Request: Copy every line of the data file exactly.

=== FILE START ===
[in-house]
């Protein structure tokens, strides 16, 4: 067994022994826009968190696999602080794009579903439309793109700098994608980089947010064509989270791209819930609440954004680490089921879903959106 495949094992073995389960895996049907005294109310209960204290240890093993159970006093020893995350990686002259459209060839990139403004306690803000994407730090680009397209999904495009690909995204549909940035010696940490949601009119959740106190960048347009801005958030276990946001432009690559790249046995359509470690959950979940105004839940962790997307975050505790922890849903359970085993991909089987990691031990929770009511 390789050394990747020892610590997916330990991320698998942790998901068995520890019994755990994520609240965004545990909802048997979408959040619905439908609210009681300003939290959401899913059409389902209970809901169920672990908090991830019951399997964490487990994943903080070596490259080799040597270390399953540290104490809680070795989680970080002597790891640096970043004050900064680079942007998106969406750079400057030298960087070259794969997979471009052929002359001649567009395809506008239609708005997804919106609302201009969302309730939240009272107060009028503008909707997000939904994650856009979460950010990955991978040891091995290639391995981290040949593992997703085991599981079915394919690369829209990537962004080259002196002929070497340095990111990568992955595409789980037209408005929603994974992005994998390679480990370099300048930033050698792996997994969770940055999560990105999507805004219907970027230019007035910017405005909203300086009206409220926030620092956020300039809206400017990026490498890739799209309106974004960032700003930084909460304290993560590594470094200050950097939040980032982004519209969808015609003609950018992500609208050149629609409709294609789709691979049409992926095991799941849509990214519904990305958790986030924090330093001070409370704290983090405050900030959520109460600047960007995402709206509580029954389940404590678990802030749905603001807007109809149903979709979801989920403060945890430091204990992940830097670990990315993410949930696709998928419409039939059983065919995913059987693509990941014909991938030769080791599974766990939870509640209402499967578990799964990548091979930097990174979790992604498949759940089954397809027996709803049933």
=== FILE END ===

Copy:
[in-house]
């Protein structure tokens, strides 16, 4: 067994022994826009968190696999602080794009579903439309793109700098994608980089947010064509989270791209819930609440954004680490089921879903959106 495949094992073995389960895996049907005294109310209960204290240890093993159970006093020893995350990686002259459209060839990139403004306690803000994407730090680009397209999904495009690909995204549909940035010696940490949601009119959740106190960048347009801005958030276990946001432009690559790249046995359509470690959950979940105004839940962790997307975050505790922890849903359970085993991909089987990691031990929770009511 390789050394990747020892610590997916330990991320698998942790998901068995520890019994755990994520609240965004545990909802048997979408959040619905439908609210009681300003939290959401899913059409389902209970809901169920672990908090991830019951399997964490487990994943903080070596490259080799040597270390399953540290104490809680070795989680970080002597790891640096970043004050900064680079942007998106969406750079400057030298960087070259794969997979471009052929002359001649567009395809506008239609708005997804919106609302201009969302309730939240009272107060009028503008909707997000939904994650856009979460950010990955991978040891091995290639391995981290040949593992997703085991599981079915394919690369829209990537962004080259002196002929070497340095990111990568992955595409789980037209408005929603994974992005994998390679480990370099300048930033050698792996997994969770940055999560990105999507805004219907970027230019007035910017405005909203300086009206409220926030620092956020300039809206400017990026490498890739799209309106974004960032700003930084909460304290993560590594470094200050950097939040980032982004519209969808015609003609950018992500609208050149629609409709294609789709691979049409992926095991799941849509990214519904990305958790986030924090330093001070409370704290983090405050900030959520109460600047960007995402709206509580029954389940404590678990802030749905603001807007109809149903979709979801989920403060945890430091204990992940830097670990990315993410949930696709998928419409039939059983065919995913059987693509990941014909991938030769080791599974766990939870509640209402499967578990799964990548091979930097990174979790992604498949759940089954397809027996709803049933």